Priscilla Ulmann is a designer who is seasoned enough to know that she doesn’t need to cover all the bases — she’s not going to be doing an all-white, empty room anytime soon. Her style strengths lie in what she describes as a “Bloomsbury look” using a warm palette of reds, yellows and greens skillfully combined with really nice “stuff”: books, paintings, pretty objects and comfortable furniture. She ran her own design firm for twenty years before joining McMillen in 1995 and Parish-Hadley in 1997. She then revived her own firm, catering to what we feel is an enlightened clientele of people who want welcoming homes where wine can be spilled on forgiving fabric, dogs can doze on deep couches and books can be read by lamplight late into the night — well, at least the look of all that … do people still live that way? We hope so.
Judging from your emails, you seem to be a very conscientious person—would that be a correct impression?
Many people have said that.
Would you say that you are meticulous in your design … although with this idea of good taste, you don’t want things to be too meticulous, right? How do you achieve that? You don’t want things to be too tight.
No, I don’t want things to be too perfect. I don’t want them to match too well … they sort of do somehow go together when they get thrown together. I don’t have one chair that matches.
In a sense this style gives you much more liberty than a crisp, modern style.
Which is not my style anyway. It never has been and it never will be. But yes, you’re right. I don’t ever have to worry about anybody spilling on anything. It’s sort a Bloomsbury look.
I did read one of those Franklin Report things where one of your clients, I guess, had said something like, “She doesn’t like modern design”, which I suspected wasn’t completely true.
It’s not a hundred percent true. I do like some of the architecture a lot. I’ve always thought it would be fun to have a glass box of a house hanging over a mountain or something like that … at the same time, what do you do with your stuff? You can’t hang anything or put it against any of the windows. You pretty much have to put your three pieces of furniture in the middle of the room.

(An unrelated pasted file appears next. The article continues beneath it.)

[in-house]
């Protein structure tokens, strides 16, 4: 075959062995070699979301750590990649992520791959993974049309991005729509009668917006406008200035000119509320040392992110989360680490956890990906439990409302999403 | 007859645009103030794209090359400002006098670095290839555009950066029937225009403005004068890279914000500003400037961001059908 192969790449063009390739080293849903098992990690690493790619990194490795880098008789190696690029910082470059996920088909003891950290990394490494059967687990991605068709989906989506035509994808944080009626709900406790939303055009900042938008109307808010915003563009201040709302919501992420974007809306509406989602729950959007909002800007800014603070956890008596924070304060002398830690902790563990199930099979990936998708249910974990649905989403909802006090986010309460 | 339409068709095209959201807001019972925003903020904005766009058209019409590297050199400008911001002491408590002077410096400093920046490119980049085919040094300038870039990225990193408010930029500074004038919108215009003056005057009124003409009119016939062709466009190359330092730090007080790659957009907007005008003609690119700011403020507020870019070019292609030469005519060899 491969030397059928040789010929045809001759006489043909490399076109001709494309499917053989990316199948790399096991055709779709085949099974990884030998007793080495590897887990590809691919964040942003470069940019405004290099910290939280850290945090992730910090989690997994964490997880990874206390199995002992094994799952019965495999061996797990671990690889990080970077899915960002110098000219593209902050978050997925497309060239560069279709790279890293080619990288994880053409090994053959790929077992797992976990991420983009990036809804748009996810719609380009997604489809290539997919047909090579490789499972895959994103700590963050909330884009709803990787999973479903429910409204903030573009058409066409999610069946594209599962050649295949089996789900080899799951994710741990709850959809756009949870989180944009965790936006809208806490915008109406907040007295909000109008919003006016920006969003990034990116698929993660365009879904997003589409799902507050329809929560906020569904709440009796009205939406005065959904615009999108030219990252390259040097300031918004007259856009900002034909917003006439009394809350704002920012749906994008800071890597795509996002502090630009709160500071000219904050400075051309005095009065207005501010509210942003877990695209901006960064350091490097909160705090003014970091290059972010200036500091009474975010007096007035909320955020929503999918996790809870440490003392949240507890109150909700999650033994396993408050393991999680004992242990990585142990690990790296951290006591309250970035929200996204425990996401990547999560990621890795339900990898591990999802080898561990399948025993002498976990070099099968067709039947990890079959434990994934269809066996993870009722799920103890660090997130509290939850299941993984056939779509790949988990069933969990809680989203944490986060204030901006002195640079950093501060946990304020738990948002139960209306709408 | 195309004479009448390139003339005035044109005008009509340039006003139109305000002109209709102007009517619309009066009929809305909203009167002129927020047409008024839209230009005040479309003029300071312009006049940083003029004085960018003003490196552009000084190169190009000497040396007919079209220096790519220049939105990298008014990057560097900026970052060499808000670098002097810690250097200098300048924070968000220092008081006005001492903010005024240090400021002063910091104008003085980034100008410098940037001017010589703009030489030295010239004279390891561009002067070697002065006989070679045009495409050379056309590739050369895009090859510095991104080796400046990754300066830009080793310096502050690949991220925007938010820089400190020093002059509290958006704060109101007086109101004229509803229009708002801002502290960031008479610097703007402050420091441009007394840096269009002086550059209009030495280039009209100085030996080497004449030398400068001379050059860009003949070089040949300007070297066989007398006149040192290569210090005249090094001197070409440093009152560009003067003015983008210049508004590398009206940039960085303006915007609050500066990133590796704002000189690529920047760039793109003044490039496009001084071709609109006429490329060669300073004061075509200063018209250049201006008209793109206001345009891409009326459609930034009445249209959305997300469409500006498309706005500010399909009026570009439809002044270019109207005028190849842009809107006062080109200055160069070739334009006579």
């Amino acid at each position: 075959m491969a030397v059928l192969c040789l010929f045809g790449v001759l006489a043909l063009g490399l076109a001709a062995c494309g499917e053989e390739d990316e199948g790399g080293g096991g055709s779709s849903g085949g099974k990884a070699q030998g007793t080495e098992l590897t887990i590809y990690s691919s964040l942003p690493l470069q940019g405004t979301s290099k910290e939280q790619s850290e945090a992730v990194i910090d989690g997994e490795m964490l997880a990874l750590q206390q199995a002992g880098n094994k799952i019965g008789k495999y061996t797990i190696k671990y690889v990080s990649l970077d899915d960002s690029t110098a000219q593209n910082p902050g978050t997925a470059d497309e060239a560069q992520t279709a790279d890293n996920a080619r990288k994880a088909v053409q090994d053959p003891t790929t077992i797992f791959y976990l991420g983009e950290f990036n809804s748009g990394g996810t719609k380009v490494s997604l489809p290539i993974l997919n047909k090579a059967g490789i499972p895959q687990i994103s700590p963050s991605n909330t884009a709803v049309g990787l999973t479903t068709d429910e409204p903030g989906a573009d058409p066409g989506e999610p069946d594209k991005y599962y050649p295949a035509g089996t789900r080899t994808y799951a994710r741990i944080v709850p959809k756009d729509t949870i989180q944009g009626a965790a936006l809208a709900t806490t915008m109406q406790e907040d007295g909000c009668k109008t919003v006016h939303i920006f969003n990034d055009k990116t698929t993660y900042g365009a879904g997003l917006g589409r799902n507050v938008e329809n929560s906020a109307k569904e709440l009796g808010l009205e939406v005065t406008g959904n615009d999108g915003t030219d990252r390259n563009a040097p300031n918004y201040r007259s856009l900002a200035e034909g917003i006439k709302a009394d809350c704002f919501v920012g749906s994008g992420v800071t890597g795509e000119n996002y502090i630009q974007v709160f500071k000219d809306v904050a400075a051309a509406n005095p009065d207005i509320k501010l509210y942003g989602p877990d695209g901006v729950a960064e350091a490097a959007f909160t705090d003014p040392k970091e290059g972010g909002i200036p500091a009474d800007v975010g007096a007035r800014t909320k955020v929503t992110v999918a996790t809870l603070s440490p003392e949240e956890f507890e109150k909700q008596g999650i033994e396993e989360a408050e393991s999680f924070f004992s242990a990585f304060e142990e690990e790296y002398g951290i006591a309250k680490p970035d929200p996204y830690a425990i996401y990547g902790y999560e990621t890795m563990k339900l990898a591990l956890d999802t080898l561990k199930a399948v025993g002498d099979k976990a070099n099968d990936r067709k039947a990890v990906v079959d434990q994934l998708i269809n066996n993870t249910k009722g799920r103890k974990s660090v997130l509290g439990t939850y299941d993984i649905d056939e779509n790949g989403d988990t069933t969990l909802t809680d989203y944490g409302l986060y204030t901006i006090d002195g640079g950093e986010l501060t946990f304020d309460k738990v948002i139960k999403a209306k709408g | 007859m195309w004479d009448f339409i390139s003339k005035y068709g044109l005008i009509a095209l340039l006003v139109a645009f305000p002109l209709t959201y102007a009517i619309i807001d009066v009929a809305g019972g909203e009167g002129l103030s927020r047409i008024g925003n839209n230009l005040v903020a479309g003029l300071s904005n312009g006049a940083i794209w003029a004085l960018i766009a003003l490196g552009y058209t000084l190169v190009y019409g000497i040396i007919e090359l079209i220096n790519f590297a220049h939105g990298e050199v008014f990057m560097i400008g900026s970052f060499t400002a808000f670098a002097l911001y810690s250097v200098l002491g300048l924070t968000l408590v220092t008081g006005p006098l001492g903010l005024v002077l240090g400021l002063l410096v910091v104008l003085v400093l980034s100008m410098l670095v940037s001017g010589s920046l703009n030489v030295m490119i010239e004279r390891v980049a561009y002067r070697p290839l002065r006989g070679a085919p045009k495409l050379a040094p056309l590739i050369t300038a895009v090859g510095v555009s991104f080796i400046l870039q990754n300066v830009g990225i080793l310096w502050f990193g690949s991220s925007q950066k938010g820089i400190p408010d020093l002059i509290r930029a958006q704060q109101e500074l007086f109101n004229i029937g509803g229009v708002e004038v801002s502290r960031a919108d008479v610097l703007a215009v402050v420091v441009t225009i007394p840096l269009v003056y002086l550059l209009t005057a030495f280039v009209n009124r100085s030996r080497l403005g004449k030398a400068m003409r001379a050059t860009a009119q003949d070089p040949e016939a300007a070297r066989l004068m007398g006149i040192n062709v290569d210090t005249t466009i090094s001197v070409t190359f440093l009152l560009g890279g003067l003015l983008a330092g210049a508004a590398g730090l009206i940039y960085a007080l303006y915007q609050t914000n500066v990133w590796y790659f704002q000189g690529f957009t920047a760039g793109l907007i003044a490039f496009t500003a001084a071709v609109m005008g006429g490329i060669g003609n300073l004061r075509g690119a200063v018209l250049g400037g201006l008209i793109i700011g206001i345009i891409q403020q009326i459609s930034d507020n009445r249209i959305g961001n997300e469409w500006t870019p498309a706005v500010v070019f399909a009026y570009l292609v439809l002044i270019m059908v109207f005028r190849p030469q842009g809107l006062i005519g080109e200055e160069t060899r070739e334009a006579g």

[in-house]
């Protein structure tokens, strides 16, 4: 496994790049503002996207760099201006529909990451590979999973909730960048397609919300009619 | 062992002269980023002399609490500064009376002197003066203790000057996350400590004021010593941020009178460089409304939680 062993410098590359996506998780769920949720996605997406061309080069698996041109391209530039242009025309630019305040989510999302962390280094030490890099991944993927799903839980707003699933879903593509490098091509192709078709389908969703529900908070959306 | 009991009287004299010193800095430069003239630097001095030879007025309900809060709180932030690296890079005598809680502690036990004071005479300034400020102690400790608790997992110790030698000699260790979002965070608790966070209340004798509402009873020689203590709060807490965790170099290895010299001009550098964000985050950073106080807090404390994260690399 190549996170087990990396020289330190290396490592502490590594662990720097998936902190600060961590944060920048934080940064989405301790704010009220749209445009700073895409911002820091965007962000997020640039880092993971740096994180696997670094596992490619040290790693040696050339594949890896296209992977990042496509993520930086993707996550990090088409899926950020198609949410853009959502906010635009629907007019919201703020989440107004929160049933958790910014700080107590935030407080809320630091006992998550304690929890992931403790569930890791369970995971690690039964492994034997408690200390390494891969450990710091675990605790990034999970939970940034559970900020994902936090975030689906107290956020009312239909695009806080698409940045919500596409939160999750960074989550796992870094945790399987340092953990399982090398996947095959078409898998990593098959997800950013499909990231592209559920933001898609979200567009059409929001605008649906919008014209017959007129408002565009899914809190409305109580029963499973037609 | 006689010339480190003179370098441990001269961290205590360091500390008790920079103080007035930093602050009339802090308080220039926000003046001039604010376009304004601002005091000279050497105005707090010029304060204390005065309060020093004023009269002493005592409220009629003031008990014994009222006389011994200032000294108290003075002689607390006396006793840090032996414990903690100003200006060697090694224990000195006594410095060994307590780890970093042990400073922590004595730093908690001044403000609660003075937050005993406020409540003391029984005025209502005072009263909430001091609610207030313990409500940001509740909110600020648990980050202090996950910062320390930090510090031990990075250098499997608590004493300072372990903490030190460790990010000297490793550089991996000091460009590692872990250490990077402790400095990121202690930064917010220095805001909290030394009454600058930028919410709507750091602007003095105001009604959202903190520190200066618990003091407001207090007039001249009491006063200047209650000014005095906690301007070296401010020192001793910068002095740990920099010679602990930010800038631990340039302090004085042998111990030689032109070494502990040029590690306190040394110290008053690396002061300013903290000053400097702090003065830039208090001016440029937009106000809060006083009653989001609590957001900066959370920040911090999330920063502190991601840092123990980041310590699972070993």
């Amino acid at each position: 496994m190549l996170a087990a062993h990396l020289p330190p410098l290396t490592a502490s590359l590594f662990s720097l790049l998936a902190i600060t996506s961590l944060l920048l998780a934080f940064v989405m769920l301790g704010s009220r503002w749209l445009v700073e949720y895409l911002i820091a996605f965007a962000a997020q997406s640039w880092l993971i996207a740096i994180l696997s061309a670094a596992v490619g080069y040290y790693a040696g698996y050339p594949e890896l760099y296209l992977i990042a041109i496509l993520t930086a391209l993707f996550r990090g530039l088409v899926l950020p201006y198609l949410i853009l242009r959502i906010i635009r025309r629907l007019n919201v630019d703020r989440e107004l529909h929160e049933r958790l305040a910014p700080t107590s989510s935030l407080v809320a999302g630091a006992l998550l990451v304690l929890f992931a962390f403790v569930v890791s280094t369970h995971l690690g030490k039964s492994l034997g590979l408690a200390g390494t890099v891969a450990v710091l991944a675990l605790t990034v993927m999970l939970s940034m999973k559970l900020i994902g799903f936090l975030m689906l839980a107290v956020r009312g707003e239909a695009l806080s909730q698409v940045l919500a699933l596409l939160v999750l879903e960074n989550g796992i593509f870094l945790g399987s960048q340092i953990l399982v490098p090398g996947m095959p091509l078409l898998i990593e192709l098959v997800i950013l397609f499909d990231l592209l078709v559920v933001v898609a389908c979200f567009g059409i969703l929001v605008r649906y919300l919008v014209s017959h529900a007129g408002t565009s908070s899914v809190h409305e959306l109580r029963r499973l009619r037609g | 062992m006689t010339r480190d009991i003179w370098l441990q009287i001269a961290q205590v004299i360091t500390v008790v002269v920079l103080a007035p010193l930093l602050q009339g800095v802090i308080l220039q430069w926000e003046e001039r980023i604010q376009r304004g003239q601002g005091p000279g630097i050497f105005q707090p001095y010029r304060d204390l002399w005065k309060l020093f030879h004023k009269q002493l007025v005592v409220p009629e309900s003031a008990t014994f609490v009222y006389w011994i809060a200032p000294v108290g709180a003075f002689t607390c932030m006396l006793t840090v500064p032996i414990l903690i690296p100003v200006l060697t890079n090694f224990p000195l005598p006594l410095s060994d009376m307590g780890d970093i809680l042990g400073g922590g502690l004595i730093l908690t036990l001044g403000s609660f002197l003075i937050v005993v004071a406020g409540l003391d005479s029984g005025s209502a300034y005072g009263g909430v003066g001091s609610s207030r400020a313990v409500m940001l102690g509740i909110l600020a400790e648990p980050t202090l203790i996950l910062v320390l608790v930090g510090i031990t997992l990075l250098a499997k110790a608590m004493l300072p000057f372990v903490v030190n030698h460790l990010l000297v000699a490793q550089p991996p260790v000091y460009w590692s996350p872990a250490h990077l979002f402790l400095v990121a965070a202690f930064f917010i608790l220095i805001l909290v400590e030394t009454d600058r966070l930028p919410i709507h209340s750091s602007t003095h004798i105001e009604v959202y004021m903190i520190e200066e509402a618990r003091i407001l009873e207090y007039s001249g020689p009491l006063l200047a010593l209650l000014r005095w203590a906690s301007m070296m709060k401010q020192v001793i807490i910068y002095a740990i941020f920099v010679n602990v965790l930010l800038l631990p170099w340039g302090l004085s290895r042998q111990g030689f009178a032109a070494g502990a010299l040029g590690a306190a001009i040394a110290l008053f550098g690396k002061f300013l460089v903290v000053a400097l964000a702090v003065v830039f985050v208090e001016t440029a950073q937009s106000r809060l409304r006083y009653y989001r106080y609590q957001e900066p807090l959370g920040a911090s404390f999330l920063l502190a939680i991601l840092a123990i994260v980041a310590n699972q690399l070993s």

Yes, with that style everything has to be so perfect. Architects in particular are less forgiving.
Architects basically don’t like designers. We ruin their idea of the space. They have a visual in their head of how the finished space is going to look, which is probably the three chairs and “their space”. And I like the space—I love the space—but I also like to sit somewhere and have a reading lamp. In a bathroom, they tend not to think about where you’re going to put the laundry bins.
Did you know you wanted to be a designer? I know you also worked in magazines for a while, as a fashion editor.
The reason I stopped working for Town & Country was that my husband was sent to Paris for a year [for work] and … after Paris I started working for somebody else. [At another point] my former partner Meryl Scott—we were both very young—were working as interns for Mark Hampton. When he went off to work for David Hicks, we both sort of looked at each other and said, “Well … we’ll just start our own office.” So we did and we did so well. We decorated our offices exactly like we lived there—it didn’t look office-y at all. And everything in it was for sale.
I guess that was quite innovative at the time.
We’d seen a lot of English shops that are like that—the owners actually lived there. They might have a big house in the country and have a smaller flat in London but it was done up and decorated and everything was for sale. You pretty much had to make an appointment with them to go see it. We thought, now that’s a good idea because a lot of people don’t have any imagination, so if you put it all together, they get it.